The narrow spacing at the picking end will make a nice, tight strum even if you drag your hand a little too slowly and it will avoid any tendency to push the pick down between the strings which doesn't work well with a super-thin pick. The wide spacing at the fretting end makes a three-finger A shape or the dreaded B7 shape a little easier to get without muting the open strings.

But there could well be other kinds of players who prefer that combination.
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Old 08-30-2010, 03:23 PM
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Seagulls have a wide nut, but the string spacing is actually the same as most 1 3/4" nuts. Sometimes I think the big companies have a dartboard with numbers on it. They throw darts blindfolded and use whatever measurements they hit.

I had one client with HUGE hands, but he's a bluegrass flatpicker. I built his guitar with a 1 7/8" nut (along with wide spacing) and 2 1/8" spacing at the saddle. He wanted the space at the nut for his big hands and fingers, but wanted tight spacing at the saddle for speedy flatpicking. He's a huckuva player.
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Old 08-30-2010, 03:38 PM
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Quote:
Originally Posted by woody b View Post
Seagulls have a wide nut, but the string spacing is actually the same as most 1 3/4" nuts. Sometimes I think the big companies have a dartboard with numbers on it. They throw darts blindfolded and use whatever measurements they hit.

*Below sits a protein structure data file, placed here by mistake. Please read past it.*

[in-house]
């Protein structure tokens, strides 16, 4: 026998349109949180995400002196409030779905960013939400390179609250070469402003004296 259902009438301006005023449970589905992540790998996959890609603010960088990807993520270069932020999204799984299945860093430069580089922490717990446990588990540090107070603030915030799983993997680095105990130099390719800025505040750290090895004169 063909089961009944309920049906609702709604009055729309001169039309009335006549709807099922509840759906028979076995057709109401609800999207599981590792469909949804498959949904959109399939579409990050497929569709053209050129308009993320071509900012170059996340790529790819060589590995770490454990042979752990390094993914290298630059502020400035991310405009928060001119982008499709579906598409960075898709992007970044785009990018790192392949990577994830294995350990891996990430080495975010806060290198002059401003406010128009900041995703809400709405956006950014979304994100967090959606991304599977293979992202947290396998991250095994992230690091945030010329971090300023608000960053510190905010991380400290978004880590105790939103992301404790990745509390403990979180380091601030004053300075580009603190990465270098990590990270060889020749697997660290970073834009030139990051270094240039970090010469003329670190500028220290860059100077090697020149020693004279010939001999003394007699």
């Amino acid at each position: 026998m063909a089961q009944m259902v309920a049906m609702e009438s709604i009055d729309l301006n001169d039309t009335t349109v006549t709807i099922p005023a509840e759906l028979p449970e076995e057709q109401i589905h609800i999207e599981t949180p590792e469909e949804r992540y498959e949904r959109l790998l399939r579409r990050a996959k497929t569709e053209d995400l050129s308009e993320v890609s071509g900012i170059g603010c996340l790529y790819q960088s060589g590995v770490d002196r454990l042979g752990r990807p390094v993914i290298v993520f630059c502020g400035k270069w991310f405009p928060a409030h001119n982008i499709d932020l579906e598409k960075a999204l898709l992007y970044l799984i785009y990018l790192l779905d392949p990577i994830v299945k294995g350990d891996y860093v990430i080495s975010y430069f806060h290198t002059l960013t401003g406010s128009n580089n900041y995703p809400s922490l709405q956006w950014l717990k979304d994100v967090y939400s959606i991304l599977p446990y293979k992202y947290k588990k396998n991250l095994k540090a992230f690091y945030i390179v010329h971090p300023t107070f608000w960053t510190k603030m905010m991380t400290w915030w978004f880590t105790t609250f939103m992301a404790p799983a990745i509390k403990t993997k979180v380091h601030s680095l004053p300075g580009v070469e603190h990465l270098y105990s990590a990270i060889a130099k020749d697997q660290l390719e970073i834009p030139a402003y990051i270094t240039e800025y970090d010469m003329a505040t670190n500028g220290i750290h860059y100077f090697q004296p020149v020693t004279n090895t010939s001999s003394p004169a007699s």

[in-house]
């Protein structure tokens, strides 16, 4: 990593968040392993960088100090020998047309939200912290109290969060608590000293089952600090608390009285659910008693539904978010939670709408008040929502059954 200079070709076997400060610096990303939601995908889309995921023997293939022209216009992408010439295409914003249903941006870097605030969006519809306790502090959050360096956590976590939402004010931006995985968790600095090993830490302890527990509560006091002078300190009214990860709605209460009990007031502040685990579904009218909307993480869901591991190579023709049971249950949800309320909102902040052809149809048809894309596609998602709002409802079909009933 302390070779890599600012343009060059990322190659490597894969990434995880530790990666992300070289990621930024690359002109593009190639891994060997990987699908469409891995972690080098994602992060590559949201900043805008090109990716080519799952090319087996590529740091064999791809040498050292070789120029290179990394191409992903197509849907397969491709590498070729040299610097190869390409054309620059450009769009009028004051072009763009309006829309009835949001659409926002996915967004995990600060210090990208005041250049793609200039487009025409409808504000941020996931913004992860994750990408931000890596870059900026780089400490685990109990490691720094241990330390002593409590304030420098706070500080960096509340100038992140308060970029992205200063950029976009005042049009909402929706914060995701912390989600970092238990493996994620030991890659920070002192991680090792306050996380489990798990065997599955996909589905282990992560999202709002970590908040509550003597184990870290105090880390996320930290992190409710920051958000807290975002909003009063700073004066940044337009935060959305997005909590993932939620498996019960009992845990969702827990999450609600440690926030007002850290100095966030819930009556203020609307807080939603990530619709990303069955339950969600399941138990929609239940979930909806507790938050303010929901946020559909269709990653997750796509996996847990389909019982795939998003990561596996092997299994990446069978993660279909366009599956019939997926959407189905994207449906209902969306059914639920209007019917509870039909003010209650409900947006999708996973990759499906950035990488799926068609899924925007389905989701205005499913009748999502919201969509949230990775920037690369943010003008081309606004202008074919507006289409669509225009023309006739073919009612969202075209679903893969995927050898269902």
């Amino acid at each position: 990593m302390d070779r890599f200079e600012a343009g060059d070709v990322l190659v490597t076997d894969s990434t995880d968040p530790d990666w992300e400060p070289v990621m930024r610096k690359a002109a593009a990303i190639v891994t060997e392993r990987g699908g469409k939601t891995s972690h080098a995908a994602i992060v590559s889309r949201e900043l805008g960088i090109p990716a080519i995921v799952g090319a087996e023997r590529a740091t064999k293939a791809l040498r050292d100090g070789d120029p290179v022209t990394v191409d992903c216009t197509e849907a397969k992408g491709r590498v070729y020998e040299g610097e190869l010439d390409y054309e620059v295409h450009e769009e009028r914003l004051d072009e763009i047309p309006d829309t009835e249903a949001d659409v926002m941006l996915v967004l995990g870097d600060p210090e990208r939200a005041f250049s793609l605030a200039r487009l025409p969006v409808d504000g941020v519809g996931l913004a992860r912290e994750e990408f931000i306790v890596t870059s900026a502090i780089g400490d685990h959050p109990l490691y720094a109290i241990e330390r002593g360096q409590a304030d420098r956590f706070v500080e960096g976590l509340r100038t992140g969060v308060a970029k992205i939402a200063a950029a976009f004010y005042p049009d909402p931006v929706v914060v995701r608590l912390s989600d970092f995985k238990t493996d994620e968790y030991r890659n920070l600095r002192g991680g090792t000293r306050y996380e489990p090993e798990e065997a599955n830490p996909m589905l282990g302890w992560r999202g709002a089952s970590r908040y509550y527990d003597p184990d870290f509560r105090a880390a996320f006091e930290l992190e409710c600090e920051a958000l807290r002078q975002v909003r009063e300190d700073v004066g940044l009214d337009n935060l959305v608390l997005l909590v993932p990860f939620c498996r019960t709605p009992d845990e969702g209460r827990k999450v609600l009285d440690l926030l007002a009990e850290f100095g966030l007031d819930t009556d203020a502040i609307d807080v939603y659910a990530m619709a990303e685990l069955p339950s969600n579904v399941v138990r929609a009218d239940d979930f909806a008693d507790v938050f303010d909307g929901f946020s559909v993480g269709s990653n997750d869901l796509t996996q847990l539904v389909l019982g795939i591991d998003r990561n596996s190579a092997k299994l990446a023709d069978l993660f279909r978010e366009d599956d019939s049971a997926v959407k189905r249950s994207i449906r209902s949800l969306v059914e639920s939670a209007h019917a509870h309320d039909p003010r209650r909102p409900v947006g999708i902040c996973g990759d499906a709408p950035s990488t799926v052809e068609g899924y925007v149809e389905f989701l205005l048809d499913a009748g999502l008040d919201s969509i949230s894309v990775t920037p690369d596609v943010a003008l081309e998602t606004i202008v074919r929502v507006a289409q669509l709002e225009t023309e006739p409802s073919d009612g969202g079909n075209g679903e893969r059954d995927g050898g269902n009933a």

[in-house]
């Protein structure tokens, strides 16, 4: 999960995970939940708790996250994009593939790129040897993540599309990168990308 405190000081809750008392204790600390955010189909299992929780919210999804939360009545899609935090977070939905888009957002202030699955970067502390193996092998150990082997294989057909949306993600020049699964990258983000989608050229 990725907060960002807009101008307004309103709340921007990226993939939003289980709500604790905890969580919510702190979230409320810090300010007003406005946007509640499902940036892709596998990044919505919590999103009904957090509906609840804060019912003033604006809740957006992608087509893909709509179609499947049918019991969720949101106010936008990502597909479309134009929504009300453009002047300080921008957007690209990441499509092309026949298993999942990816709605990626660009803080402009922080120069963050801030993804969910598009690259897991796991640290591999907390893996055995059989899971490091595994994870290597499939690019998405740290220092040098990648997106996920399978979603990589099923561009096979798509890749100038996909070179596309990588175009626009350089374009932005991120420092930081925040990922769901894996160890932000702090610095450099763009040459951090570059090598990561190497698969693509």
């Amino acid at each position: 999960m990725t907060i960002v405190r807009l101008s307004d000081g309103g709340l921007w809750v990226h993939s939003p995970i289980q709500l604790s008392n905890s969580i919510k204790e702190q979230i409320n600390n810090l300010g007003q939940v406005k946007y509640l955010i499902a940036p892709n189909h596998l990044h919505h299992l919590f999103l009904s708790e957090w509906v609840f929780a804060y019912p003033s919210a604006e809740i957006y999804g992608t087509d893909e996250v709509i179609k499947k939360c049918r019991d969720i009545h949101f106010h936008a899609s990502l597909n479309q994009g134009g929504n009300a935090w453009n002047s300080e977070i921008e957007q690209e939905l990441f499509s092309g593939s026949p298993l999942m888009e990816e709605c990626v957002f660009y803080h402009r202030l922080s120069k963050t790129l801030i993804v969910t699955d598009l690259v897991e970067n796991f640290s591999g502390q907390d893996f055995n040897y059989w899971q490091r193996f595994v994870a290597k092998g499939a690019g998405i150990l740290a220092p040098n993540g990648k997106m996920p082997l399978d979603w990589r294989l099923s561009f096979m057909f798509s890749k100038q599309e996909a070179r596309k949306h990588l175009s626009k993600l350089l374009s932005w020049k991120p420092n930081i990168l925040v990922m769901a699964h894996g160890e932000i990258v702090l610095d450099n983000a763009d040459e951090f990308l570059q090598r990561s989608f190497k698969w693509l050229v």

Hi woody…
I think it's a bit more simple than that with Seagull.

Godin (the parent company) is in French Speaking Quebec (Canada) and their default measurement is metric, and on the French side of their site the widths are expressed in mm instead of inches.

When you plug them into a converter, it converts them to inches with too many decimal points to list, so they are listed with a bit less precision and in hundredths of inches instead of 1/16ths or 1/32nds of inches. Most of us who work with imperial measure express measurements in 16ths or 32nds of inches not hundredths of inches...which is how our rulers are laid out. So it's really a metric/imperial expression issue...

You are correct, with Seagull's 1.8'' nut, strings are spaced like an average 1 3/4'' fingerboard.

Saddle width…
Flatpickers prefer narrower saddles than fingerstylers. We who fingerstyle like the extra string width around the soundhole to work with whereas flatpickers like having the adjacent strings close for speedy flat picking.